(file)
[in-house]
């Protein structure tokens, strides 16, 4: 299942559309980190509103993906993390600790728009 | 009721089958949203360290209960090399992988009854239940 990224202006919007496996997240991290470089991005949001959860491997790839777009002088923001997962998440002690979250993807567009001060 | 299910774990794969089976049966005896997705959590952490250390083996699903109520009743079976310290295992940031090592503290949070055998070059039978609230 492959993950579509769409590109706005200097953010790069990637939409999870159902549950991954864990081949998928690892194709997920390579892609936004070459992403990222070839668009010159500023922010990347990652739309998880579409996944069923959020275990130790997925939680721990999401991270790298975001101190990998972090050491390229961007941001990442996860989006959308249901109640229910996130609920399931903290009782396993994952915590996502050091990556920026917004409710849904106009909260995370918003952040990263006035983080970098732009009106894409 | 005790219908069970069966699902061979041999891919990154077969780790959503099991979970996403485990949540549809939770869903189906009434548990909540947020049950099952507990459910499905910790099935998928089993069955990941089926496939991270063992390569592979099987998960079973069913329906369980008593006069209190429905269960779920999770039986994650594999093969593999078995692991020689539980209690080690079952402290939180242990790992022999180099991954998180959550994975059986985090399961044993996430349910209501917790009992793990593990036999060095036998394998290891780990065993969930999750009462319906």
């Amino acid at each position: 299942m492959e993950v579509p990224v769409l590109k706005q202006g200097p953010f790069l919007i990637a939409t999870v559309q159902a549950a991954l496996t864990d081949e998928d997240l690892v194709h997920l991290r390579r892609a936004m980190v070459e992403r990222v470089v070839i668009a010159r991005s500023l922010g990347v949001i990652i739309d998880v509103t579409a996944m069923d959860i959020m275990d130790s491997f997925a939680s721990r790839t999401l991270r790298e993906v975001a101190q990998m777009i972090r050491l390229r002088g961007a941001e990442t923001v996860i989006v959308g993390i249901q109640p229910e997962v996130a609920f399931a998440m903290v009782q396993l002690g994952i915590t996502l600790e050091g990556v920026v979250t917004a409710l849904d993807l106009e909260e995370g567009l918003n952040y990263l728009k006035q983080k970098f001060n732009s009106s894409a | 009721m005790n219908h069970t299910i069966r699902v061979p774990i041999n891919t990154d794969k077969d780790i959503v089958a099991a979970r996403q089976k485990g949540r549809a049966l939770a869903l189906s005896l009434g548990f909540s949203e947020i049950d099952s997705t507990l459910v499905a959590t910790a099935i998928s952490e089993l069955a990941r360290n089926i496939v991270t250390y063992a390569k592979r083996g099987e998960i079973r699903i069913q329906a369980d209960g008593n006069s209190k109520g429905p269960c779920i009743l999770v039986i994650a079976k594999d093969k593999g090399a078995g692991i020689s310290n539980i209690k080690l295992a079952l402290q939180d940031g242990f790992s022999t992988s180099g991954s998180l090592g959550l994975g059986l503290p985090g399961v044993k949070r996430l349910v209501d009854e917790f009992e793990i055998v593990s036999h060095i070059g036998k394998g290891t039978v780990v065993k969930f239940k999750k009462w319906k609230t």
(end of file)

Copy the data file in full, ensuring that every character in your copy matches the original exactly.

[in-house]
């Protein structure tokens, strides 16, 4: 299942559309980190509103993906993390600790728009 | 009721089958949203360290209960090399992988009854239940 990224202006919007496996997240991290470089991005949001959860491997790839777009002088923001997962998440002690979250993807567009001060 | 299910774990794969089976049966005896997705959590952490250390083996699903109520009743079976310290295992940031090592503290949070055998070059039978609230 492959993950579509769409590109706005200097953010790069990637939409999870159902549950991954864990081949998928690892194709997920390579892609936004070459992403990222070839668009010159500023922010990347990652739309998880579409996944069923959020275990130790997925939680721990999401991270790298975001101190990998972090050491390229961007941001990442996860989006959308249901109640229910996130609920399931903290009782396993994952915590996502050091990556920026917004409710849904106009909260995370918003952040990263006035983080970098732009009106894409 | 005790219908069970069966699902061979041999891919990154077969780790959503099991979970996403485990949540549809939770869903189906009434548990909540947020049950099952507990459910499905910790099935998928089993069955990941089926496939991270063992390569592979099987998960079973069913329906369980008593006069209190429905269960779920999770039986994650594999093969593999078995692991020689539980209690080690079952402290939180242990790992022999180099991954998180959550994975059986985090399961044993996430349910209501917790009992793990593990036999060095036998394998290891780990065993969930999750009462319906």
């Amino acid at each position: 299942m492959e993950v579509p990224v769409l590109k706005q202006g200097p953010f790069l919007i990637a939409t999870v559309q159902a549950a991954l496996t864990d081949e998928d997240l690892v194709h997920l991290r390579r892609a936004m980190v070459e992403r990222v470089v070839i668009a010159r991005s500023l922010g990347v949001i990652i739309d998880v509103t579409a996944m069923d959860i959020m275990d130790s491997f997925a939680s721990r790839t999401l991270r790298e993906v975001a101190q990998m777009i972090r050491l390229r002088g961007a941001e990442t923001v996860i989006v959308g993390i249901q109640p229910e997962v996130a609920f399931a998440m903290v009782q396993l002690g994952i915590t996502l600790e050091g990556v920026v979250t917004a409710l849904d993807l106009e909260e995370g567009l918003n952040y990263l728009k006035q983080k970098f001060n732009s009106s894409a | 009721m005790n219908h069970t299910i069966r699902v061979p774990i041999n891919t990154d794969k077969d780790i959503v089958a099991a979970r996403q089976k485990g949540r549809a049966l939770a869903l189906s005896l009434g548990f909540s949203e947020i049950d099952s997705t507990l459910v499905a959590t910790a099935i998928s952490e089993l069955a990941r360290n089926i496939v991270t250390y063992a390569k592979r083996g099987e998960i079973r699903i069913q329906a369980d209960g008593n006069s209190k109520g429905p269960c779920i009743l999770v039986i994650a079976k594999d093969k593999g090399a078995g692991i020689s310290n539980i209690k080690l295992a079952l402290q939180d940031g242990f790992s022999t992988s180099g991954s998180l090592g959550l994975g059986l503290p985090g399961v044993k949070r996430l349910v209501d009854e917790f009992e793990i055998v593990s036999h060095i070059g036998k394998g290891t039978v780990v065993k969930f239940k999750k009462w319906k609230t």